Biographer Andrew Morton takes an in-depth look at Britain's longest reigning monarch, exploring the influence Queen Elizabeth had on both Britain and the rest of the world for much of the last century. From leading a nation struggling to restore itself after the devastation of the second World War to navigating the divisive political landscape of the present day, Queen Elizabeth was a reluctant but resolute queen. This is the story of a woman of unflagging self-discipline who will long be remembered as mother and grandmother to Great Britain, and one of the greatest sovereigns of the modern era.
The best known and most accessible, if not the foremost, biographer of England’s royal family ... It feels rushed and undernourished ... Morton can be droll and dry ... All but the most uninformed readers are in for quite a bit of recapitulation, often of facts that are already canonical ... The Queen isn’t terrible; it’s just terribly serviceable ... Some odd or unnecessary anachronisms and Americanizations leap out ... These might be minor traffic violations if The Queen weren’t overall such a clip job — deft and confident, but a clip job nonetheless ... A perfectly satisfactory primer. But if you’re a buff of the royal soap opera, it will feel like standing at a party having to nod and grin politely while your husband, maybe after a few too many Pimm’s cups, tells one of his favorite tales, that you’ve heard a million times, too fast, to strangers.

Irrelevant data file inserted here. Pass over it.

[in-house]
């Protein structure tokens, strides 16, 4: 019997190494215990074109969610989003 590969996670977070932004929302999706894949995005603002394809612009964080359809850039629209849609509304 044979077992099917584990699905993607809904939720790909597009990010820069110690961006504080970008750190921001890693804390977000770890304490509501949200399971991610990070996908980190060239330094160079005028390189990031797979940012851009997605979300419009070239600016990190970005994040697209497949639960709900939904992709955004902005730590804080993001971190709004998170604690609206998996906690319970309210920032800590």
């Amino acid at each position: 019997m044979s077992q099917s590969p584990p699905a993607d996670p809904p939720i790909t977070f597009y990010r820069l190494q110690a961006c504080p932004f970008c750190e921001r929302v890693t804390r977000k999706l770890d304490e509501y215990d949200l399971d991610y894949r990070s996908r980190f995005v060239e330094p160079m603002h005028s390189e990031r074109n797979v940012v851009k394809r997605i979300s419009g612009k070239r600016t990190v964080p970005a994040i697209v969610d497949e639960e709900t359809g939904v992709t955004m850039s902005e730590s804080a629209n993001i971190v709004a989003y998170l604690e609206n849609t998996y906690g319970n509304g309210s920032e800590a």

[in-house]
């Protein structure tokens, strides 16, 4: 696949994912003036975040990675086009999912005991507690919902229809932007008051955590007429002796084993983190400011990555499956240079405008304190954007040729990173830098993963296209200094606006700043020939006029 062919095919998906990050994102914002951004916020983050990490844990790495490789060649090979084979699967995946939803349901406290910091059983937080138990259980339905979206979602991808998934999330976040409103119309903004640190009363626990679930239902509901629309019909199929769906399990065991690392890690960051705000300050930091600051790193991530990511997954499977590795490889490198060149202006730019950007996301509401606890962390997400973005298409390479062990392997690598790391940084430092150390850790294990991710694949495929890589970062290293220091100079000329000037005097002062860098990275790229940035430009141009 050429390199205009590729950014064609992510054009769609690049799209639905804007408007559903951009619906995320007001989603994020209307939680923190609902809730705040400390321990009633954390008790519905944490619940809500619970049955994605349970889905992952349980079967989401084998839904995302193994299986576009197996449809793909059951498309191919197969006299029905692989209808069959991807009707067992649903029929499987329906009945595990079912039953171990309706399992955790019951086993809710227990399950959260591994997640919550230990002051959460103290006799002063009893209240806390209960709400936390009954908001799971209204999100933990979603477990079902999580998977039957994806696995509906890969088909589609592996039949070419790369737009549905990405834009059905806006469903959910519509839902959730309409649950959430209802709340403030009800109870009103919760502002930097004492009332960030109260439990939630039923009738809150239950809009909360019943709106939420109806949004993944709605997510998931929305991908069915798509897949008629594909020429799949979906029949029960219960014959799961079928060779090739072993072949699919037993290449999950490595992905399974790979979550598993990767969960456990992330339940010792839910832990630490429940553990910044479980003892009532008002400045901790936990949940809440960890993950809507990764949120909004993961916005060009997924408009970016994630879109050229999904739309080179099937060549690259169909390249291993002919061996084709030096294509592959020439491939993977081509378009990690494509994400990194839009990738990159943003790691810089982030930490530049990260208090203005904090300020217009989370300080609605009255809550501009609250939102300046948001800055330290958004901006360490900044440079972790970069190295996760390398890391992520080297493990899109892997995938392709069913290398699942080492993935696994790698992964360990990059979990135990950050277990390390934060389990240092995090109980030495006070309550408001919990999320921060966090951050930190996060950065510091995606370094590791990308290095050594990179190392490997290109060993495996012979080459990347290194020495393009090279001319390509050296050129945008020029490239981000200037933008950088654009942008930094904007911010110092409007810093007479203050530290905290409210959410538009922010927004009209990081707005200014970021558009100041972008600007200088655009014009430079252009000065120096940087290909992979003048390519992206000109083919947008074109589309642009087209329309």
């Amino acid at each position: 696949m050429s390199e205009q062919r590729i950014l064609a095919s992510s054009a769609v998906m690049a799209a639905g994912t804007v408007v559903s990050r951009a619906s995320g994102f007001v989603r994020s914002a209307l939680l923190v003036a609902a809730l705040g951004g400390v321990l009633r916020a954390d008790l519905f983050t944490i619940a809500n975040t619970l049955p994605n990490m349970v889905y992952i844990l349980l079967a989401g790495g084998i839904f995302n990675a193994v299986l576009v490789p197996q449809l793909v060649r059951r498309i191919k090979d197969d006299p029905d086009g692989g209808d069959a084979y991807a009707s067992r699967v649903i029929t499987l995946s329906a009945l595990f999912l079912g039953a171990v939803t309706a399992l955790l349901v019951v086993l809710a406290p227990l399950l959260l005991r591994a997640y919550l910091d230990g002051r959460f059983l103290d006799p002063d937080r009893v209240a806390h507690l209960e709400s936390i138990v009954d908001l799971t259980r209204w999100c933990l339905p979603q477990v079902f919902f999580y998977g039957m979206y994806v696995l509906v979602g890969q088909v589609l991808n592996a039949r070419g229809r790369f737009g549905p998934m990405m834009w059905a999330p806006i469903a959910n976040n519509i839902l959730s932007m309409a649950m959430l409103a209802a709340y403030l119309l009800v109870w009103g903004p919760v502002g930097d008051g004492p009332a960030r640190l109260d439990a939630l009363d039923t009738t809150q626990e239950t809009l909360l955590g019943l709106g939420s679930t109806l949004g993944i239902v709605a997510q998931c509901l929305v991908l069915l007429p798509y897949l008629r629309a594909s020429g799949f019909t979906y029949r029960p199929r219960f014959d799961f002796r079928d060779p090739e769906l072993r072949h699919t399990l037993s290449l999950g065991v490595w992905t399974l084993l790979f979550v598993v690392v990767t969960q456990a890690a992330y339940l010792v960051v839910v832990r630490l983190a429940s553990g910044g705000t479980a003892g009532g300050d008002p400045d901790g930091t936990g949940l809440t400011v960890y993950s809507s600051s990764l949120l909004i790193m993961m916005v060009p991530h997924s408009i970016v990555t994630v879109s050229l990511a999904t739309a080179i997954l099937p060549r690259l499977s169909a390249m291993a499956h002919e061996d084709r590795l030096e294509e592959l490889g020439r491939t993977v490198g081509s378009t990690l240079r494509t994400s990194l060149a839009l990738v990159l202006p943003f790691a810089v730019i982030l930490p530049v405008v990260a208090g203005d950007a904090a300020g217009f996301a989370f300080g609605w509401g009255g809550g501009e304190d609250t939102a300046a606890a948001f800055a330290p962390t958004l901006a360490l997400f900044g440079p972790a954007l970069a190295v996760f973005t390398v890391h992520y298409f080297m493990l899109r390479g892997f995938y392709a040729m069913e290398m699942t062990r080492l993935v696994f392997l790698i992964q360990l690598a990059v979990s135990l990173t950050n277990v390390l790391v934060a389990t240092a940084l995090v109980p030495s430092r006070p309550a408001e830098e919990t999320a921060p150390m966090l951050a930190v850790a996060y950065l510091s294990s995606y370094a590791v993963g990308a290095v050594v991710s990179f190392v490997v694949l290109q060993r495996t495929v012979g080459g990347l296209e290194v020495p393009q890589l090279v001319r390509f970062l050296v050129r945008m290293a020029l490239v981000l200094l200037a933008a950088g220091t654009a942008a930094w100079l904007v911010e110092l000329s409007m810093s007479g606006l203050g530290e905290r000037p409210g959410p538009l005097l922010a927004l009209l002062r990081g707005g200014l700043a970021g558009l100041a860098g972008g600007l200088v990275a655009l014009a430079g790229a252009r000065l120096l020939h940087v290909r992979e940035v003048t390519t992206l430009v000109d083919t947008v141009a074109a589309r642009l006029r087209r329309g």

Anyone looking for similar revelations in Morton’s new book, however, will be disappointed by his latest effort ... Morton works mostly from his previous books and other published sources, recycling what has long been part of the public record. Even the organization of the material seems informed more by The Crown, for which Morton served as a consultant on the latest season, than by the vagaries of Elizabeth’s life ... The result is a narrative that hits all the plot points but without the shock value ... Morton’s reluctance to probe, though, is not just born of Elizabeth’s stoicism. It’s also a choice ... This cautiousness is most apparent in Morton’s treatment of the scandal surrounding Prince Andrew’s friendship with the sex offender Jeffrey Epstein ... Morton ought to give Andrew — and all of the royals — more agency, and more responsibility, in this story.
The Queen, a grab bag of anodyne anecdotes and Wikipedia-deep chronologies, doesn’t want to pin her down anyway. Like its subject, it just wants to sell itself ... Morton fires off press-release prose that sounds as if it’s straight from the mouth of the Buckingham comms department ... Occasionally he finds some dirt, but usually acts stunned to hear it ... Morton cannot, or will not, survey the monarchy with the eye for absurdity that it deserves ... Morton twists himself in knots to excuse all but the most paltry defects of her character, a tactic that destroys any chance of his turning the flat image of the waving old lady into a person endowed with innate individuality ... Morton accepts at face value the most ludicrous system of government ... If a woman was this determined to hide herself, it’s the biographer’s job to at least try to rout her out.